Her father has always been so set on appearances. Sit up straighter. Talk quieter. Be more lady-like. If he was willing to make a show of the downfall of a family he barely even knew, to his own family, in the privacy of their home, she can’t imagine what will happen if he ever finds out about his own daughter. Find out what exactly, she isn’t sure. All she’s sure of is —


And then she’s angry. At Ellie for making this even a possibility. At Paul for letting it happen. At both of them for — something. She’ll decide later.

Aster takes a deep breath, though she’s not sure she takes in any air, and chokes out, “You.”

“Yeah,” Ellie says. It almost sounds like an apology, and maybe it should be, because Aster’s heart sinks as she realizes what this means for herself, her life, and her future.

Paul was right. Pretending for the rest of your life would be damn near impossible. It was easier when she didn’t know what she was pretending. It was easier before she realized the person she fell in love, despite her best efforts, with was Ellie.

Her plan is to never to talk to Ellie ever again. To take classes at the local community college, and hound the definitely underfunded art department until she manages to get herself to art school somehow, and then… well, she’ll figure it out.

It’s a terrible plan, because she’s come to know Ellie quite well, and she’s hardly surprised when she shows up outside the restaurant.

“Hey.” She’s leaning against a tree, not at all perturbed by the look of absolute malice Aster knows is on her face. “You haven’t been at church.”

Aster brushes past her. “I’ve been busy. You need four portfolio pieces for art school, so…”

“Art school,” Ellie says. “That’s great!”

“Yeah, well, nothing’s great yet,” Aster says. “But we’ll see.” Ellie just smiles, and because Aster really just can’t help but make her life more difficult for herself, she asks, “What’s going on with you?”

“Well, I’m heading East to Grinnell,” Ellie says. And, yep, there it is. She’s leaving. She’s leaving tomorrow, and —

“That’s great, Ellie, take care,” Aster sighs. She turns away.

“Aster.” Ellie’s voice is deep, commanding, and hurt. “I’m sorry. It was just supposed to be one letter.”

Aster turns. Ellie looks so hurt, and so apologetic, and a lot like how Aster is feeling, and she suddenly realizes that it’s not entirely Ellie’s fault. “Deep down I probably knew the truth,” she admits. She swallows, knowing what she says next can never be taken back. “For what it’s worth, it’s not like the thought never crossed my mind.”

Ellie doesn’t say anything.

“If things were different,” Aster starts. Then, “Or I was different.”

Then Ellie starts walking away. “You could never be different. ‘Am I sure I’m different?’” she mocks. “‘How do I know I’m sure?’”

“Hey, I can be sure,” Aster says, catching up to Ellie in three long strides.

“What does God think?” Ellie asks.

And suddenly, she’s angry again, because Ellie doesn’t get a say in this. Ellie doesn’t get to go off to Iowa, escape Squahamish, and then mock Aster for the way she deals with the fact that she has to stay. Ellie, who has always been slightly… frustrating.

And correct.

“You watch,” Aster says, like she’s giving a pep talk to herself. “In a couple of years, I’m gonna be so sure.”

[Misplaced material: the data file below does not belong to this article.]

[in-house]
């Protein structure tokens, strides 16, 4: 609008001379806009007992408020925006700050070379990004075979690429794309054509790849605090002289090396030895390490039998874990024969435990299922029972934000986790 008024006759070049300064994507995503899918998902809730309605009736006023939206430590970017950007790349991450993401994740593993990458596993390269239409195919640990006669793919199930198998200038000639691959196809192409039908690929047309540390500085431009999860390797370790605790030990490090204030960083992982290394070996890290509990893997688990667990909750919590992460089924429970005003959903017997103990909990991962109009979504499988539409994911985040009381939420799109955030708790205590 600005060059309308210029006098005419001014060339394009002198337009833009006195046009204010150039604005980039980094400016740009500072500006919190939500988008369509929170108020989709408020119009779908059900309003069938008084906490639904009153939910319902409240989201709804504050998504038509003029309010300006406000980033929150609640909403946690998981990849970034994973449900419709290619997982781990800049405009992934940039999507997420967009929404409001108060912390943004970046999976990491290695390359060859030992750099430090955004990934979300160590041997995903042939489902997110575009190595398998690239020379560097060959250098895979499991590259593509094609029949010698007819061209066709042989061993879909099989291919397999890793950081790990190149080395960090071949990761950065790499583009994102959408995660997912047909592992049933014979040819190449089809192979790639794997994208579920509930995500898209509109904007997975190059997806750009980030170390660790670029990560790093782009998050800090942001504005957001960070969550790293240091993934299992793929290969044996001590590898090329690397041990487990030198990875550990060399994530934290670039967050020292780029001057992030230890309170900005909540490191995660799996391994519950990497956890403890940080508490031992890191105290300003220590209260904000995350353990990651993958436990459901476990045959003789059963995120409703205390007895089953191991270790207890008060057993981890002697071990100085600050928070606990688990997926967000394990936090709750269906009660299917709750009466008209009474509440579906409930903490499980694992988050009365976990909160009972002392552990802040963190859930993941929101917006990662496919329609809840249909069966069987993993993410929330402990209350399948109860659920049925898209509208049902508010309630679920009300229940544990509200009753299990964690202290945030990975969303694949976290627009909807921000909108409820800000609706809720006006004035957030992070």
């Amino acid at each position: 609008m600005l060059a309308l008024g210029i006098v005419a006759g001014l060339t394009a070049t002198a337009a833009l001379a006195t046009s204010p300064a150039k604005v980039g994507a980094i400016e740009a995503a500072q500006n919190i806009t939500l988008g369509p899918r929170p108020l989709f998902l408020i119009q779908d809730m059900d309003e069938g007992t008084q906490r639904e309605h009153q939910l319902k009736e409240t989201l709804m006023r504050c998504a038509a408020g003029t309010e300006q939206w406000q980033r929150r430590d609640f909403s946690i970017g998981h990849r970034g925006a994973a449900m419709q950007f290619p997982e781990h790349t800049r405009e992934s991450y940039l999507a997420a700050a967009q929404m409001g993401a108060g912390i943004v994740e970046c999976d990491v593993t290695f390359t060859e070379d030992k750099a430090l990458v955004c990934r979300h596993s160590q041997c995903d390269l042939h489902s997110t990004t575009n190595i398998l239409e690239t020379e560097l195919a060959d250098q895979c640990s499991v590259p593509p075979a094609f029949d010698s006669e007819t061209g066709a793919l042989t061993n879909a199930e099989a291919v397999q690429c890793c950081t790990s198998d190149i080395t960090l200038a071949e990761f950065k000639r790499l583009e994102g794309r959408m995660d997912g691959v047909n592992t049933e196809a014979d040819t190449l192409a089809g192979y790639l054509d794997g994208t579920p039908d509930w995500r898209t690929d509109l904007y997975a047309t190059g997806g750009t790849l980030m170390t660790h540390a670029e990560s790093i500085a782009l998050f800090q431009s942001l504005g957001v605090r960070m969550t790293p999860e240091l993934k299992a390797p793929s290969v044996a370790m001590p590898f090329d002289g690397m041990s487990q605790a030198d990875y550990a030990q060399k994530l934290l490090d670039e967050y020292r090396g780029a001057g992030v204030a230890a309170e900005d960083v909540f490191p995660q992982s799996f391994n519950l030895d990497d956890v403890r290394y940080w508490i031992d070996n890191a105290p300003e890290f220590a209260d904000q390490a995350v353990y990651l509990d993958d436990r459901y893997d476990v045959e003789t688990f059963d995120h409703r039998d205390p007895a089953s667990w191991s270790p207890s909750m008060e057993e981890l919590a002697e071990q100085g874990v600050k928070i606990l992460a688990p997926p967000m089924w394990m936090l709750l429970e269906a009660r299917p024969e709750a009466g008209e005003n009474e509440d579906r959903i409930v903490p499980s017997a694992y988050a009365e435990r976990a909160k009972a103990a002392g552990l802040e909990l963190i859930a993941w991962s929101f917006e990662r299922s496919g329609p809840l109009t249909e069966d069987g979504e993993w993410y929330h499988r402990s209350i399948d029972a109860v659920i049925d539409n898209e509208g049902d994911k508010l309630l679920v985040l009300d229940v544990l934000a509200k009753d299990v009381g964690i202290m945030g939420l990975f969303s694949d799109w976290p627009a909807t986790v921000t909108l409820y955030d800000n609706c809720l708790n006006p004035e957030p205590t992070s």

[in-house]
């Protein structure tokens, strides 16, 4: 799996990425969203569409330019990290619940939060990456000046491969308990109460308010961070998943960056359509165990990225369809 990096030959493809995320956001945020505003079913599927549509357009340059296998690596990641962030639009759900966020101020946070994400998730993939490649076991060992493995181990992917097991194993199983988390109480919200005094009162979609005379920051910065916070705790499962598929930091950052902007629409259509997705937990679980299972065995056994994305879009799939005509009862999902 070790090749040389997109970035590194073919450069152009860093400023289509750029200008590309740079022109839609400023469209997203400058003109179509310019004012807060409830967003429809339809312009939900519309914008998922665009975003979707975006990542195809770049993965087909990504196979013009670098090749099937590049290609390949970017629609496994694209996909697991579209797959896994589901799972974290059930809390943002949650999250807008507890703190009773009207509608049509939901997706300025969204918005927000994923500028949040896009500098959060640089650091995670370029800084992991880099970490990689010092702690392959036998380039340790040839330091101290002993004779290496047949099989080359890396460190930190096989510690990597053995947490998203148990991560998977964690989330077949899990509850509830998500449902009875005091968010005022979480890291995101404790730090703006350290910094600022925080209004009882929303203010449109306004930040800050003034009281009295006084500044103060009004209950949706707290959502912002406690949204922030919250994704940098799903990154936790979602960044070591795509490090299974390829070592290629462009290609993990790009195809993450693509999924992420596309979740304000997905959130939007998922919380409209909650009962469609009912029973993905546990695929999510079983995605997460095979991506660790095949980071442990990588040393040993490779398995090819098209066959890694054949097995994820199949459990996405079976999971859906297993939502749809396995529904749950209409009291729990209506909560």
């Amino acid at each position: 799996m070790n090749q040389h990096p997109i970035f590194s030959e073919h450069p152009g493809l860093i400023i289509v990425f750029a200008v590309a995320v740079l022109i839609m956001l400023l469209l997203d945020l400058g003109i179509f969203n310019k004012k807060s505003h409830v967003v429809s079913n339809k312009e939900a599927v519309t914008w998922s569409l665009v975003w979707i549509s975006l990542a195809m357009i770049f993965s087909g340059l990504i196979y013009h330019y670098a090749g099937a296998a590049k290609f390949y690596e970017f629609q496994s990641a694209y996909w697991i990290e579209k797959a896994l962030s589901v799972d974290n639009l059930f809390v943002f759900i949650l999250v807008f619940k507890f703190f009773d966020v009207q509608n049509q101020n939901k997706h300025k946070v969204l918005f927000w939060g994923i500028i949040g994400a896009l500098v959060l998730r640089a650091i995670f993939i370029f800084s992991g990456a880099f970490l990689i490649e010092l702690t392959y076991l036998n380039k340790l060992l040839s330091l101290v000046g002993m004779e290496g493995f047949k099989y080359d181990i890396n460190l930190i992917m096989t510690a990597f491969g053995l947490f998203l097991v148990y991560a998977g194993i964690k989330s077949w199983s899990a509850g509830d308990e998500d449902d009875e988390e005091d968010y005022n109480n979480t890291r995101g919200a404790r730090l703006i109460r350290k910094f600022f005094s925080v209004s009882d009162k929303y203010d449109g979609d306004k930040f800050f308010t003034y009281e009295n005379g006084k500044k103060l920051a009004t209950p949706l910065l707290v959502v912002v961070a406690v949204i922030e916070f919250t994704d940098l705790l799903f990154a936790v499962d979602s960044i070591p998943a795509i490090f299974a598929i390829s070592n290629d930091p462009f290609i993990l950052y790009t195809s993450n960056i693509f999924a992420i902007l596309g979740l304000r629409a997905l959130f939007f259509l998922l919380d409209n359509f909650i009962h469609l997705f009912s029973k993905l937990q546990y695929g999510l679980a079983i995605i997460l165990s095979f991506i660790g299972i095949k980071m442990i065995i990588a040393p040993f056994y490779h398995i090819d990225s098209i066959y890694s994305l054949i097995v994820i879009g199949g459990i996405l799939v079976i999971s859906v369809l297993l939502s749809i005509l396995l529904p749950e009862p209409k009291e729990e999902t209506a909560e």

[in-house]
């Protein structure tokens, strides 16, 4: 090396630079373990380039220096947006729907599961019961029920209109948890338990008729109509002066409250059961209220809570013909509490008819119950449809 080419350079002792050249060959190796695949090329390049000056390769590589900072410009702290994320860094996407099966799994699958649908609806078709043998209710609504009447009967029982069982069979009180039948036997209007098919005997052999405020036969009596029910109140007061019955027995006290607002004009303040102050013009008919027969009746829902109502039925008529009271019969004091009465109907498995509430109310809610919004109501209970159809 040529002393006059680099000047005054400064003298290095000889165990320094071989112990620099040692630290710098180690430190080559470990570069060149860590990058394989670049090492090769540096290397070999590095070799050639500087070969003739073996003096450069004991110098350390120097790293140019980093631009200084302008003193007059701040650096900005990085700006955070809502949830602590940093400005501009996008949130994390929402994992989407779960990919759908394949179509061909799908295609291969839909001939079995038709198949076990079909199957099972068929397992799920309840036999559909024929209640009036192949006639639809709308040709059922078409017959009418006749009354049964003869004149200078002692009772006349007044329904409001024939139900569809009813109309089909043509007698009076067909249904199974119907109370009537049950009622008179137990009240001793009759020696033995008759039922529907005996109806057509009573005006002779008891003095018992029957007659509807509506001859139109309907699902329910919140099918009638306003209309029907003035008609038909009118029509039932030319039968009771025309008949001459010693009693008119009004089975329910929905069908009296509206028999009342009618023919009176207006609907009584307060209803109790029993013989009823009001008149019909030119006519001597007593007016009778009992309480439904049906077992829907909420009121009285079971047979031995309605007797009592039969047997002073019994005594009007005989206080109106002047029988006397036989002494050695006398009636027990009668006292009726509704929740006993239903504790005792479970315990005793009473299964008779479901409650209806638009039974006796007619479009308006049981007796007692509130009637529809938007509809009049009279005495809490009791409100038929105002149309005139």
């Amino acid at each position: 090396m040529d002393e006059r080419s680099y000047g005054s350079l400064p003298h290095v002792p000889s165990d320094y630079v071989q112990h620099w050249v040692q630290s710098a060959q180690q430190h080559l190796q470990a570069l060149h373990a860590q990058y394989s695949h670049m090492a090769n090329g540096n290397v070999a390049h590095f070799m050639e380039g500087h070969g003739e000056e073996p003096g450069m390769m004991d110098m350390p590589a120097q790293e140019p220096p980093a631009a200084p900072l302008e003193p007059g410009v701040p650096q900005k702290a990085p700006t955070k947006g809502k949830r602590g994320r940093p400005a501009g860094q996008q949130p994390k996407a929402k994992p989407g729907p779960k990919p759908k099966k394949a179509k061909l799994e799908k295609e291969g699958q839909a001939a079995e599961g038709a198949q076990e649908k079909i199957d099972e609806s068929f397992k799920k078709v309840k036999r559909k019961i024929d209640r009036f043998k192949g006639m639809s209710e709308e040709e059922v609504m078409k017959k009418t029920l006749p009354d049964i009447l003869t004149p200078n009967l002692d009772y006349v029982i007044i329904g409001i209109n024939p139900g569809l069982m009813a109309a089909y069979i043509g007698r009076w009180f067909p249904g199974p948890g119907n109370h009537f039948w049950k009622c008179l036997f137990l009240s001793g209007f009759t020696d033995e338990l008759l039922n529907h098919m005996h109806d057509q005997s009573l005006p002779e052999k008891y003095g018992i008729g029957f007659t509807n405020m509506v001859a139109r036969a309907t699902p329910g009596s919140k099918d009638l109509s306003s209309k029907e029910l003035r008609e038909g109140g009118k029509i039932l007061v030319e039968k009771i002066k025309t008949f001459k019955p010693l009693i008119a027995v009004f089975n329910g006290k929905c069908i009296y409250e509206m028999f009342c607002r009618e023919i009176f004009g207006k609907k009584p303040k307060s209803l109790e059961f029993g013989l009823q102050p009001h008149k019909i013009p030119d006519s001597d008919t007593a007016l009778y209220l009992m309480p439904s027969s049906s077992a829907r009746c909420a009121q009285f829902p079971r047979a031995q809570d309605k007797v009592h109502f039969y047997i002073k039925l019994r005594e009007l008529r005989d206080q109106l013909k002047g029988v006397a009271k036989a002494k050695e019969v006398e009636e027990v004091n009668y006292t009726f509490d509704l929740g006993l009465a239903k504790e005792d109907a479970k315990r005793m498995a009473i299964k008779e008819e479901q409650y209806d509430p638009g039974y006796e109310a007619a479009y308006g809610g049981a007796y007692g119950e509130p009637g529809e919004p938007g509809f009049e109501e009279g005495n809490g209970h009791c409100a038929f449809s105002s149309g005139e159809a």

“Good luck with that,” Ellie says, and it could be a joke, if the smile on her face wasn’t so warm.

“Find something good in Iowa to believe in, heathen,” Aster says.

Ellie nods, turning, and walks away. Aster watches her go, until the sight of someone else’s dreams coming true just hurts too much, and she looks down. She still means it; Ellie deserves this.

The sound of a bike clattering to the pavement brings her head back up, just in time to see Ellie sprinting towards her. She only has time to wonder if this what it’s like to feel alive, when Ellie grabs her by the face and kisses her.

Her lips are soft. They’re soft, and they’re warm, and they hold Aster’s like they’re the only ones who know what words they’ve said to each other when they knew they shouldn’t. Ellie’s grip is firm, and strong, and safe.

Aster kisses her back. She doesn’t even think about it, she just does, because this is what kissing is supposed to feel like.

It feels like hidden essays beneath a mattress. It feels like letters written under the guidance of the moonlight. It feels like the intoxicating smell of spray paint creating something beautiful. It feels like not-safe words in the hot springs of Washington, and driving with the windows down.

It feels bold.

And then Ellie is mumbling something about a couple years, and is walking away, and Aster just stands there with a smile on her face.

Because, God, she just kissed a girl in the middle of the town, in broad daylight, where her parents could have seen. Where anyone could have seen. Where God definitely saw. And Aster is still standing, isn’t she?

If she can do that…

Aster laughs. She laughs, because she’s happy. She laughs because she’s decided that she’s getting out of Squahamish. Where she’ll go, she has no idea, but she’s not staying. She laughs because she suddenly understands that her great painting isn’t Ellie, and it isn’t Paul, and it most certainly isn’t Trig.

In one exhale, she releases so many more years of confusion and hurt and fear she didn’t even know was harboring inside. In one exhale, she accepts herself. In one exhale, she realizes she doesn’t care if her father doesn’t. In one exhale, she realizes that things can be different. That she can be different.

In one exhale, she realizes her great painting is herself.

And maybe, one day, the great painting that is Ellie Chu will find its way over to her again. Maybe.

Aster smiles, and turns away. Maybe in a couple of years.


this slope is treacherous / and i like it